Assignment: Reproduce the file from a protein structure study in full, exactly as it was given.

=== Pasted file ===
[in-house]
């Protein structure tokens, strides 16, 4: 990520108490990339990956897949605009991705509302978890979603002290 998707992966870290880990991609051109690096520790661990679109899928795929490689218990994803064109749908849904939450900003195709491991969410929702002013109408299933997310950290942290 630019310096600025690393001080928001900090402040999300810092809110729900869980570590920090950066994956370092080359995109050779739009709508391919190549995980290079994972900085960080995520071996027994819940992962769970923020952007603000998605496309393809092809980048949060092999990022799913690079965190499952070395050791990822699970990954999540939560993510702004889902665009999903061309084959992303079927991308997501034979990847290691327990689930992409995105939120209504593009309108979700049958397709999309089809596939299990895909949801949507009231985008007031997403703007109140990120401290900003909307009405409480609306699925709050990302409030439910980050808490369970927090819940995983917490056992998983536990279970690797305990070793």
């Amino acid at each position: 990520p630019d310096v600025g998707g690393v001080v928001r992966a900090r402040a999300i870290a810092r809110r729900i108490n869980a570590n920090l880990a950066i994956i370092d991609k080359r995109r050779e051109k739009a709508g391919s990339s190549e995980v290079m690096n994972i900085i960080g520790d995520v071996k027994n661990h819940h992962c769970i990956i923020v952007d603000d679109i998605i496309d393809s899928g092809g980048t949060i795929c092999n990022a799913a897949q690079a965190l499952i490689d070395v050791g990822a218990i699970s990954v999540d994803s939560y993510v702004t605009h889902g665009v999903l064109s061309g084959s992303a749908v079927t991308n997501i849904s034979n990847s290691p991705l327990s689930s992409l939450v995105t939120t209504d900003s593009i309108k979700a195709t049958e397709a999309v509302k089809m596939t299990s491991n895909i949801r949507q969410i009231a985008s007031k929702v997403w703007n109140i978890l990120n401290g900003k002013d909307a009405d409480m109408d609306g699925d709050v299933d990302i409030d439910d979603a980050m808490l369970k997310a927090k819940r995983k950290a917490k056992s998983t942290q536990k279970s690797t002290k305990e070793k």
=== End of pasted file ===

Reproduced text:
[in-house]
């Protein structure tokens, strides 16, 4: 990520108490990339990956897949605009991705509302978890979603002290 998707992966870290880990991609051109690096520790661990679109899928795929490689218990994803064109749908849904939450900003195709491991969410929702002013109408299933997310950290942290 630019310096600025690393001080928001900090402040999300810092809110729900869980570590920090950066994956370092080359995109050779739009709508391919190549995980290079994972900085960080995520071996027994819940992962769970923020952007603000998605496309393809092809980048949060092999990022799913690079965190499952070395050791990822699970990954999540939560993510702004889902665009999903061309084959992303079927991308997501034979990847290691327990689930992409995105939120209504593009309108979700049958397709999309089809596939299990895909949801949507009231985008007031997403703007109140990120401290900003909307009405409480609306699925709050990302409030439910980050808490369970927090819940995983917490056992998983536990279970690797305990070793």
């Amino acid at each position: 990520p630019d310096v600025g998707g690393v001080v928001r992966a900090r402040a999300i870290a810092r809110r729900i108490n869980a570590n920090l880990a950066i994956i370092d991609k080359r995109r050779e051109k739009a709508g391919s990339s190549e995980v290079m690096n994972i900085i960080g520790d995520v071996k027994n661990h819940h992962c769970i990956i923020v952007d603000d679109i998605i496309d393809s899928g092809g980048t949060i795929c092999n990022a799913a897949q690079a965190l499952i490689d070395v050791g990822a218990i699970s990954v999540d994803s939560y993510v702004t605009h889902g665009v999903l064109s061309g084959s992303a749908v079927t991308n997501i849904s034979n990847s290691p991705l327990s689930s992409l939450v995105t939120t209504d900003s593009i309108k979700a195709t049958e397709a999309v509302k089809m596939t299990s491991n895909i949801r949507q969410i009231a985008s007031k929702v997403w703007n109140i978890l990120n401290g900003k002013d909307a009405d409480m109408d609306g699925d709050v299933d990302i409030d439910d979603a980050m808490l369970k997310a927090k819940r995983k950290a917490k056992s998983t942290q536990k279970s690797t002290k305990e070793k």